2008: South Africa claims its ‘finest Test win’ in Australia

South African captain Graeme Smith had described it as the country's "finest win" and he had every reason to make that claim. The Boxing Day Test of 2008 between Australia and South Africa was a cracker of a contest.

It was the second Test of the 3-match series with South Africa having won the first Test. On batting first, the home side posted a solid 394, courtesy a classy century from captain Ricky Ponting (101). JP Duminy’s splendid 166 helped South Africa take a valuable 65-run lead in reply. Australia needed to set a good target but Dale Steyn spewed fire and his scorching spell of 5-67 - one of the finer Boxing Day fast bowling efforts – kept Australia to just 247 despite another gutsy 99 by Ponting.

Requiring 183 runs for victory, South Africa cantered home with 9 wickets to spare with captain Graeme Smith leading from the front with a sound knock of 75. Not many teams have been able to topple Australia in back-to-back Tests, but South Africa did this superbly and registered a series-clinching victory in this memorable Boxing Day miracle.

1998: Dean Headley’s sensational 6-60 stuns Australia

The 4th Ashes Test on Boxing Day of 1998 was a true thriller. 0-2 down in the series, the visiting England side desperately needed a victory to save face. However, their performance was inconsistent and after managing just 270 and 244 in their two innings, England could only set Australia a target of 175 runs.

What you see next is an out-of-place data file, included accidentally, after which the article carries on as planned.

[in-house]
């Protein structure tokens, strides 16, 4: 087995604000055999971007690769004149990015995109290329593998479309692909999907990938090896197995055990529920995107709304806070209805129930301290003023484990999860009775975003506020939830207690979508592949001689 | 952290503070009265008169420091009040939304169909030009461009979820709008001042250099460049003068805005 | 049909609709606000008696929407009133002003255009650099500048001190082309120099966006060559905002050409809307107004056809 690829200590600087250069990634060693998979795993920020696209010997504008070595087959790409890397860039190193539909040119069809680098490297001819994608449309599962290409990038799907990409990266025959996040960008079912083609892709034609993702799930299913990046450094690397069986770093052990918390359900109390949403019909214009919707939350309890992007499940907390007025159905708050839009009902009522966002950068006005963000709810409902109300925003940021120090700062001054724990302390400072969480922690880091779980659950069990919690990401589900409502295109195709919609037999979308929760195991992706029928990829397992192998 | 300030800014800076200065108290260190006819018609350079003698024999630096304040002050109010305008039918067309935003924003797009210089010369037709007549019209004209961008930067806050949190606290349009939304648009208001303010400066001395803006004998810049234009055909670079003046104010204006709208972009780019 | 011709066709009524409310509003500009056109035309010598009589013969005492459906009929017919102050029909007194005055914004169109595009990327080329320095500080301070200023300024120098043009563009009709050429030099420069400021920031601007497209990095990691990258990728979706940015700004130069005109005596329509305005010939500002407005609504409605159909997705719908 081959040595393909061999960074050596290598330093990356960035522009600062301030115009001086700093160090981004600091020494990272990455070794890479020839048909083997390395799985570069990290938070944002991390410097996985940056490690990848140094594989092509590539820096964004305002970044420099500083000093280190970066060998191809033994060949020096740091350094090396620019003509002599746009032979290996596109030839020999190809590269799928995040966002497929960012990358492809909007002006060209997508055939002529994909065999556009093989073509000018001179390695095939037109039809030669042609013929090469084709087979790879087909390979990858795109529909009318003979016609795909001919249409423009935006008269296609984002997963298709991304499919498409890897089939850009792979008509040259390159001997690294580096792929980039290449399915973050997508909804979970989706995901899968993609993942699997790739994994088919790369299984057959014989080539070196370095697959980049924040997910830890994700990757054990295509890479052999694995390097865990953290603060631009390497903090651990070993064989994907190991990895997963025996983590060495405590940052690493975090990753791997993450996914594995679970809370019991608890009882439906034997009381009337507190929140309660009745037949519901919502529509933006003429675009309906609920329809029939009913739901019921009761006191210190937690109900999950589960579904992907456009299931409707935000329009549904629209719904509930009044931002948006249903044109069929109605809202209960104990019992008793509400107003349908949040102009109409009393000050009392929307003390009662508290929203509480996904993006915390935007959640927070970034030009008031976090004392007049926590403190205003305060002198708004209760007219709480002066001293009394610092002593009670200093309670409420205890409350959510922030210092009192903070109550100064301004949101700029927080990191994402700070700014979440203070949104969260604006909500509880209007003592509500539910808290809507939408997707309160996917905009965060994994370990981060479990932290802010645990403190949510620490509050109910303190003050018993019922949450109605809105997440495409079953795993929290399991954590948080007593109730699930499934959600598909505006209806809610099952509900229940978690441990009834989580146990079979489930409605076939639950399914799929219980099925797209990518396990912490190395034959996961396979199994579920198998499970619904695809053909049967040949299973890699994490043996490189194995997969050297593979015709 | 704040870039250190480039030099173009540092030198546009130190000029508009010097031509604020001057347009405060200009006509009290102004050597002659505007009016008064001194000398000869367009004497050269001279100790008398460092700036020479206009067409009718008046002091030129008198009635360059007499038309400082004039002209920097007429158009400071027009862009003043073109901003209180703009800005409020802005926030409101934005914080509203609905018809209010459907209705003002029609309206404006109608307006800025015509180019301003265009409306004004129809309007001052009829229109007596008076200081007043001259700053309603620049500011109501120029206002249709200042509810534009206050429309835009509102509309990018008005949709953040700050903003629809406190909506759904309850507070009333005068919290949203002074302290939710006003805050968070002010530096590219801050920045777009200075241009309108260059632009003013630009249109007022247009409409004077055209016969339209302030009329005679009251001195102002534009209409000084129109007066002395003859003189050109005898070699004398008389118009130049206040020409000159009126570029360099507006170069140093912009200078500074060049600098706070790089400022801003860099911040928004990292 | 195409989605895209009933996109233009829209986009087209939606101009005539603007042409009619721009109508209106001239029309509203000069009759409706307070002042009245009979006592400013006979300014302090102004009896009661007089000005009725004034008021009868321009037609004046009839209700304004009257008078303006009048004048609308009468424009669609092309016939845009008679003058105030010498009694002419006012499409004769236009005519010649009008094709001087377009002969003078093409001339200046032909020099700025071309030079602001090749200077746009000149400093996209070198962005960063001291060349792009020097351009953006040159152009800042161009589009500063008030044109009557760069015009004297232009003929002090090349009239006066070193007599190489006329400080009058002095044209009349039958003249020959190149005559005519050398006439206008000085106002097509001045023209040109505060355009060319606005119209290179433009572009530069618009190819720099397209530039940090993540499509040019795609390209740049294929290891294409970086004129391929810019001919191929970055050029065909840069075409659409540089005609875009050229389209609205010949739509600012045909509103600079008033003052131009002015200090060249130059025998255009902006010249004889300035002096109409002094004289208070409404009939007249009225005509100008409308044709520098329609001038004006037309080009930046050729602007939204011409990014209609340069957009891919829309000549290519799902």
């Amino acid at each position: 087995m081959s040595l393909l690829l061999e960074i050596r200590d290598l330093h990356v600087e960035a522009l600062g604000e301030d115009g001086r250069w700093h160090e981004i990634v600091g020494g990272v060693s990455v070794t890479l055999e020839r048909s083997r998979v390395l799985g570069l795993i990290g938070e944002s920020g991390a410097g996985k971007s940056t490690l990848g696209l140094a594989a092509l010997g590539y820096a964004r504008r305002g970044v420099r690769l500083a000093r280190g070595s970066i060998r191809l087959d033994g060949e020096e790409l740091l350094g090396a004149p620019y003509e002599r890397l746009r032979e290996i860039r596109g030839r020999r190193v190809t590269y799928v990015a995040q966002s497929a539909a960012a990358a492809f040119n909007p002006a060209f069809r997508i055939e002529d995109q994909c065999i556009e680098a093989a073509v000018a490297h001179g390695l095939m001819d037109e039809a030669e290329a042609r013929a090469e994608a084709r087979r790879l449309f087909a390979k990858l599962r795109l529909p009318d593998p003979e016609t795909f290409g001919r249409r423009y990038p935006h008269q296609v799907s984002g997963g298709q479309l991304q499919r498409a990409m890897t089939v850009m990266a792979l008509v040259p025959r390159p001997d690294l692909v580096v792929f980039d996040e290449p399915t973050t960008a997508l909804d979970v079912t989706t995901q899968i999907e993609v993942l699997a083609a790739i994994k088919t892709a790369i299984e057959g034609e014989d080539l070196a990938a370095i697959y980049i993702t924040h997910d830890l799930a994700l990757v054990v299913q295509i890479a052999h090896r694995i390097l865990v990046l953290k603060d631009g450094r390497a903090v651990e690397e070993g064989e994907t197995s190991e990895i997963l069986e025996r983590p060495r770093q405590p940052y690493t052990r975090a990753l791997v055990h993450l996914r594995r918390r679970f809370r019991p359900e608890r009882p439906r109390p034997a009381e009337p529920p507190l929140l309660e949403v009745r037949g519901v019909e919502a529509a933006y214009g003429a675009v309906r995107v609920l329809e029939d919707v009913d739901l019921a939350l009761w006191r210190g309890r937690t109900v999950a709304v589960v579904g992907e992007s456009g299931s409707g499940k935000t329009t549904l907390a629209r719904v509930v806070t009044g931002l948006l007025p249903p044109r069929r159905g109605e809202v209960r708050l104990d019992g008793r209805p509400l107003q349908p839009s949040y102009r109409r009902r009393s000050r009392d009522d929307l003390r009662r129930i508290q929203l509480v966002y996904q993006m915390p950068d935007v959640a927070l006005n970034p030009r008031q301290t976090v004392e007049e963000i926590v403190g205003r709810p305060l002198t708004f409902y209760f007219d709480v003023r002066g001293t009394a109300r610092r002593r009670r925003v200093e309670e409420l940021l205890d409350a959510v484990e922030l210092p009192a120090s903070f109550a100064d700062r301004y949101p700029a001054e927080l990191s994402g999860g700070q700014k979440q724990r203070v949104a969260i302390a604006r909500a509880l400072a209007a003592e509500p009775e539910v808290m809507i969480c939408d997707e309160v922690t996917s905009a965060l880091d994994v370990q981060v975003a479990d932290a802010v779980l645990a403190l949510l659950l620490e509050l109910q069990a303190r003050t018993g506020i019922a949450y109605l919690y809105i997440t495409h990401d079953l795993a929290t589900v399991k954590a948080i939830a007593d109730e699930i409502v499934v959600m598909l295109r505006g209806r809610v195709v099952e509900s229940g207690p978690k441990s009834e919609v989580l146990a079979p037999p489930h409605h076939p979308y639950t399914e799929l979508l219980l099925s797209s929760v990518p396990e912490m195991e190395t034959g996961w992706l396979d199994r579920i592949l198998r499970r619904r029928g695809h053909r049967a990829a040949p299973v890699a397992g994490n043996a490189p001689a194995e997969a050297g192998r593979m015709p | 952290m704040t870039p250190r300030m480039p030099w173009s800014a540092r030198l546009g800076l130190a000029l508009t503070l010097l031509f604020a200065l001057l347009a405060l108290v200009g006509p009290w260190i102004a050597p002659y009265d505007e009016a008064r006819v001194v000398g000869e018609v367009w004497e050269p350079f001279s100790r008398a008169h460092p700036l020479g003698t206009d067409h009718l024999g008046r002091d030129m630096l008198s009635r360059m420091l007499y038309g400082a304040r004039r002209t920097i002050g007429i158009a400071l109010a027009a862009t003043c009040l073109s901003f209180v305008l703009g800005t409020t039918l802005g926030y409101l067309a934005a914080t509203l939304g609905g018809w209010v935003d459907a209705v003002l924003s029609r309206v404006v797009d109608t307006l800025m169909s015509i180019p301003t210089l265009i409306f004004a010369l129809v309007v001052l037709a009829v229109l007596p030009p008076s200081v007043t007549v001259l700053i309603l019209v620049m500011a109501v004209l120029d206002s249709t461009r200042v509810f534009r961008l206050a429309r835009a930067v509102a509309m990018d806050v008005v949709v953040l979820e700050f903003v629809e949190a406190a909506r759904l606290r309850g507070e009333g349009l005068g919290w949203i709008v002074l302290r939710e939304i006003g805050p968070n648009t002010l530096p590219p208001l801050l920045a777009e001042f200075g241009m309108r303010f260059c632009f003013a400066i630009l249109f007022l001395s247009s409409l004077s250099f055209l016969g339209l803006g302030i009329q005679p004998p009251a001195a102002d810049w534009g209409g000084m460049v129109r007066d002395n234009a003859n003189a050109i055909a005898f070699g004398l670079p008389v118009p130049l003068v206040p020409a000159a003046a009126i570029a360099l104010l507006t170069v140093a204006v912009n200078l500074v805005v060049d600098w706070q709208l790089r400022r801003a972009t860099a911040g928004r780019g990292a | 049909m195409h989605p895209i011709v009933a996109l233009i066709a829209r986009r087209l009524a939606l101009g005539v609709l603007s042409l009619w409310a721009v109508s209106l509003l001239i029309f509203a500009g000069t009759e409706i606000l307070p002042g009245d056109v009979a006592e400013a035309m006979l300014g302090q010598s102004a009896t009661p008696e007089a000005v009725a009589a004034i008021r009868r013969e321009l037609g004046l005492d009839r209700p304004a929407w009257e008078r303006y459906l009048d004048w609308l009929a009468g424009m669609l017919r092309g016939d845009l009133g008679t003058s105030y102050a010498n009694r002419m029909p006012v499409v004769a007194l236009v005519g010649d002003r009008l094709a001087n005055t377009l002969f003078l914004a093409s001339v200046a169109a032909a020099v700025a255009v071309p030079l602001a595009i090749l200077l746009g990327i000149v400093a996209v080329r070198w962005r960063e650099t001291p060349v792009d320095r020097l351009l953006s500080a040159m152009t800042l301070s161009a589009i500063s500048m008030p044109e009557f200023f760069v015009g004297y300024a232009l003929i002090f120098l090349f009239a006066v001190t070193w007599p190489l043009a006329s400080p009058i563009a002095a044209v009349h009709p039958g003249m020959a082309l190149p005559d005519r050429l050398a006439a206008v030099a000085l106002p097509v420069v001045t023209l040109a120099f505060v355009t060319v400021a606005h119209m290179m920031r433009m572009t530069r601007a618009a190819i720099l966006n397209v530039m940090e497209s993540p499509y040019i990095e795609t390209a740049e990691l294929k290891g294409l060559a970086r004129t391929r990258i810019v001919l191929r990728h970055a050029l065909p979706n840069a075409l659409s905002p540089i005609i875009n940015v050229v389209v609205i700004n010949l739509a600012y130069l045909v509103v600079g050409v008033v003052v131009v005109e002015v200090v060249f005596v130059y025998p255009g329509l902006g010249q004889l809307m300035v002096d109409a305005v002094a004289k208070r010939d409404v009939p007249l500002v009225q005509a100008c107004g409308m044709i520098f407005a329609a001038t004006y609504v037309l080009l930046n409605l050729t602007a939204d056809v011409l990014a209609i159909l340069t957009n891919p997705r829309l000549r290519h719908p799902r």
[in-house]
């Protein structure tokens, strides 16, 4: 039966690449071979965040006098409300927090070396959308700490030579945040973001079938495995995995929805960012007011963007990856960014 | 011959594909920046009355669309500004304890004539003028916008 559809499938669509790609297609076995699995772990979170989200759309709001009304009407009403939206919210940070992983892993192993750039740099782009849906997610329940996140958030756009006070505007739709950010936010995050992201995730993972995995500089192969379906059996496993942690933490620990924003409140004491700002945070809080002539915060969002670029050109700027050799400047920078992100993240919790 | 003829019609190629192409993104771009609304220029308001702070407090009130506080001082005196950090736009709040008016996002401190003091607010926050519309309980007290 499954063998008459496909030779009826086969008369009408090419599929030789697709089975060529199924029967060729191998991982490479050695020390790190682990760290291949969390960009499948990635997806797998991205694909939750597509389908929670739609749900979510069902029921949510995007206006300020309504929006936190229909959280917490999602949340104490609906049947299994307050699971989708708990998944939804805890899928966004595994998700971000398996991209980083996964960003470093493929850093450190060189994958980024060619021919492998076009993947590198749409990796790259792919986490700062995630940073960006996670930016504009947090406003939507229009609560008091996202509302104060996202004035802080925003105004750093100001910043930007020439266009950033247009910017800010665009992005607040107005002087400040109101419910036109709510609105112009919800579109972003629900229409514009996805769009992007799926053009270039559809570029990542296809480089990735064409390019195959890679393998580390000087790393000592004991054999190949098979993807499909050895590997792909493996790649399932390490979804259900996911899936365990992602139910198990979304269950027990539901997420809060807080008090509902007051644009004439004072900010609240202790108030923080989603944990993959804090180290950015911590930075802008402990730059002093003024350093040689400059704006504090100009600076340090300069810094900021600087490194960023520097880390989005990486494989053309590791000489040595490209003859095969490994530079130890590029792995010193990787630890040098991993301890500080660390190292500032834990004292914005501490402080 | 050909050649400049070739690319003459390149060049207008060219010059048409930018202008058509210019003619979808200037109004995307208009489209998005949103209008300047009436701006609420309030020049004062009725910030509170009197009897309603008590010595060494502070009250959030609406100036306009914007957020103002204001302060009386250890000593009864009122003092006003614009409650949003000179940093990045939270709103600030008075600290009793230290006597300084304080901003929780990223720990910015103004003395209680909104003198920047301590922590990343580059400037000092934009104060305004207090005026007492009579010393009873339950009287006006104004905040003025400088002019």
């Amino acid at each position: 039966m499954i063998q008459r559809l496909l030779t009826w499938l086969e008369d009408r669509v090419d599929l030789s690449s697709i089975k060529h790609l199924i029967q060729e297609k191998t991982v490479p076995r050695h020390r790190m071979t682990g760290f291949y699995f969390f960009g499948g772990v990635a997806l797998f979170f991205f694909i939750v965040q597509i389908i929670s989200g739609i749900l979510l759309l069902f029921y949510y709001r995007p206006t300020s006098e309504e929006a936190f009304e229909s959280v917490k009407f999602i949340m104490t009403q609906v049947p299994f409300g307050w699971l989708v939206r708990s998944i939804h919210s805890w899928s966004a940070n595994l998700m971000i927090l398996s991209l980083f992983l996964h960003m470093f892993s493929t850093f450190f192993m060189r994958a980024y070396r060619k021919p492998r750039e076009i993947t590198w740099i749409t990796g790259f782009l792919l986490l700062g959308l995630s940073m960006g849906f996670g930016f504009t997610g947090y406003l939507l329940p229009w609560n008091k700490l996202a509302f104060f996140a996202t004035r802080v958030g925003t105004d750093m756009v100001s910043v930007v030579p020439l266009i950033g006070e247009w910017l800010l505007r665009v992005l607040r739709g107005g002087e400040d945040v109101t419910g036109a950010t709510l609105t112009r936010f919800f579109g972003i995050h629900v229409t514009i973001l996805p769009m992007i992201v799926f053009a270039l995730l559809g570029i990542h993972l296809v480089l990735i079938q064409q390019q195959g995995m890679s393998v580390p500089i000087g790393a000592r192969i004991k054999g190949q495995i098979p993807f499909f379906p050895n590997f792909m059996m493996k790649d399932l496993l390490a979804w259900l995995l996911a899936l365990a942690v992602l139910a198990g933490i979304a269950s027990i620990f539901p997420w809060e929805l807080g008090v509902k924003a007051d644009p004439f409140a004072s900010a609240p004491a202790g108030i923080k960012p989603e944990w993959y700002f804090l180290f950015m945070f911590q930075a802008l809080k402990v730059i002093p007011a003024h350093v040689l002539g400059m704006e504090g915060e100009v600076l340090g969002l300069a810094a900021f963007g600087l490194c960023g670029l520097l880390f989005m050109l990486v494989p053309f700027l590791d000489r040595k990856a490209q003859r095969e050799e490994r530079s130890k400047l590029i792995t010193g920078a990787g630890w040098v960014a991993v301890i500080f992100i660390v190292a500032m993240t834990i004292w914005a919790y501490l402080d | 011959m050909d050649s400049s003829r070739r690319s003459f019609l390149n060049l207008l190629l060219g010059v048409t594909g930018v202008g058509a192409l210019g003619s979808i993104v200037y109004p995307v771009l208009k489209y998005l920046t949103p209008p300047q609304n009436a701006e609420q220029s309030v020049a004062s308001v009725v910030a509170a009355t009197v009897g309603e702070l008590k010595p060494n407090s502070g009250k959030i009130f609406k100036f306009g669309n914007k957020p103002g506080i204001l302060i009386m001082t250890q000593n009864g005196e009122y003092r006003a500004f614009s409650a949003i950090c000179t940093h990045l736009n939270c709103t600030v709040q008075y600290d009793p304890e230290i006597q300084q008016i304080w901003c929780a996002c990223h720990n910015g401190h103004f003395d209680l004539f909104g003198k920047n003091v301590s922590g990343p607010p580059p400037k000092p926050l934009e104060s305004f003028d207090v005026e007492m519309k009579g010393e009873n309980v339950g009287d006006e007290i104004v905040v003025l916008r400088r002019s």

The home team was cruising along and at 103-2 and victory looked certain for Australia. But then English seamer Dean Headley produced a sensational spell to rip through the Australian chase. It was a fourth day MCG pitch and had enough spice in it. Headley bowled his heart out and moved the ball both ways to topple one batsman after the other.

The Australian middle and lower order panicked and could not contain Headley’s swing. Within no time, Australia had crashed to 140-7. Headley and Darren Gough picked up the final three wickets in the space of five deliveries to achieve an incredible, nerve wracking 12-run victory. Headley ended with a career-best 6-60.

1981: Kim Hughes stands up to the might of the West Indian bowling

Ian Chappell regards it as the bravest innings he has seen. In the 1981 Boxing Day Test between Australia and West Indies, the home side was under pressure after batting first as the West Indian pace quartet of Joel Garner, Colin Croft, Andy Roberts and Michael Holding wreaked havoc. From 26-4 to 59-5, the Australian batting was in tatters. Only Kim Hughes, who had come in to the crease at 3-8, stood tall and displayed exceptional grit to battle the menacing battery of fast bowlers.

The first day wicket had inconsistent bounce and the West Indian fast bowlers were on fire. But Hughes weathered the storm and with his steady technique quietly went about collecting runs even as wickets fell around him. He forged a vital 43-run partnership with No.11 Terry Alderman, finishing with a splendid, unbeaten 100 off 200 balls with 11 fours, that helped Australia post a respectable 198.

Dennis Lillee ripped apart the West Indies batting and Australia recorded a memorable 58-run win. But it was Kim Hughes’ performance on a difficult track, where he took on the fearsome West Indian pace quartet valiantly, which was the defining moment.